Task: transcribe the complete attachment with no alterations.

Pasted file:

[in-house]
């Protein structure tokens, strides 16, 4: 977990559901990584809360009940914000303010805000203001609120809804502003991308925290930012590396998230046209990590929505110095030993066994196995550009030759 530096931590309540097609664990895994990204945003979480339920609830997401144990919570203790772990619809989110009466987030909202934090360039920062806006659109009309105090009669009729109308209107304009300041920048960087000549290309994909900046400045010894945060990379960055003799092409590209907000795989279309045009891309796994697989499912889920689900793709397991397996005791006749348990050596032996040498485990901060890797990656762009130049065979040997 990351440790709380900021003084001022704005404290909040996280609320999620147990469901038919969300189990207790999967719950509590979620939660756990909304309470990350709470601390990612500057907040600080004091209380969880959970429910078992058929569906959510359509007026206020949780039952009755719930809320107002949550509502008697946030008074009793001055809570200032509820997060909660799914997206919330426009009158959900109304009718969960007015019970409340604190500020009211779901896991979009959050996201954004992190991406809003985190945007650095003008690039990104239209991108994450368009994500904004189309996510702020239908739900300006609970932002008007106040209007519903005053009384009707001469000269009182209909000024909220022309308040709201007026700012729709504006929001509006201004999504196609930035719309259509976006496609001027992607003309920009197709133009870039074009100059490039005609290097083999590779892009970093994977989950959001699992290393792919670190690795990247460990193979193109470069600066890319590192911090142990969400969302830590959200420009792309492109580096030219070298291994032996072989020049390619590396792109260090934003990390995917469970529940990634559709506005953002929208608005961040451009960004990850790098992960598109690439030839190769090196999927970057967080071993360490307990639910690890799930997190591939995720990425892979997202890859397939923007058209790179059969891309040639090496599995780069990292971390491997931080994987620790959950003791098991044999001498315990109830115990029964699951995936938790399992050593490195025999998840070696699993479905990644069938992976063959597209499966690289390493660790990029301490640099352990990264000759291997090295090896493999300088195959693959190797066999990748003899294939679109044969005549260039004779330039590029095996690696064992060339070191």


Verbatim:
[in-house]
């Protein structure tokens, strides 16, 4: 977990559901990584809360009940914000303010805000203001609120809804502003991308925290930012590396998230046209990590929505110095030993066994196995550009030759 530096931590309540097609664990895994990204945003979480339920609830997401144990919570203790772990619809989110009466987030909202934090360039920062806006659109009309105090009669009729109308209107304009300041920048960087000549290309994909900046400045010894945060990379960055003799092409590209907000795989279309045009891309796994697989499912889920689900793709397991397996005791006749348990050596032996040498485990901060890797990656762009130049065979040997 990351440790709380900021003084001022704005404290909040996280609320999620147990469901038919969300189990207790999967719950509590979620939660756990909304309470990350709470601390990612500057907040600080004091209380969880959970429910078992058929569906959510359509007026206020949780039952009755719930809320107002949550509502008697946030008074009793001055809570200032509820997060909660799914997206919330426009009158959900109304009718969960007015019970409340604190500020009211779901896991979009959050996201954004992190991406809003985190945007650095003008690039990104239209991108994450368009994500904004189309996510702020239908739900300006609970932002008007106040209007519903005053009384009707001469000269009182209909000024909220022309308040709201007026700012729709504006929001509006201004999504196609930035719309259509976006496609001027992607003309920009197709133009870039074009100059490039005609290097083999590779892009970093994977989950959001699992290393792919670190690795990247460990193979193109470069600066890319590192911090142990969400969302830590959200420009792309492109580096030219070298291994032996072989020049390619590396792109260090934003990390995917469970529940990634559709506005953002929208608005961040451009960004990850790098992960598109690439030839190769090196999927970057967080071993360490307990639910690890799930997190591939995720990425892979997202890859397939923007058209790179059969891309040639090496599995780069990292971390491997931080994987620790959950003791098991044999001498315990109830115990029964699951995936938790399992050593490195025999998840070696699993479905990644069938992976063959597209499966690289390493660790990029301490640099352990990264000759291997090295090896493999300088195959693959190797066999990748003899294939679109044969005549260039004779330039590029095996690696064992060339070191």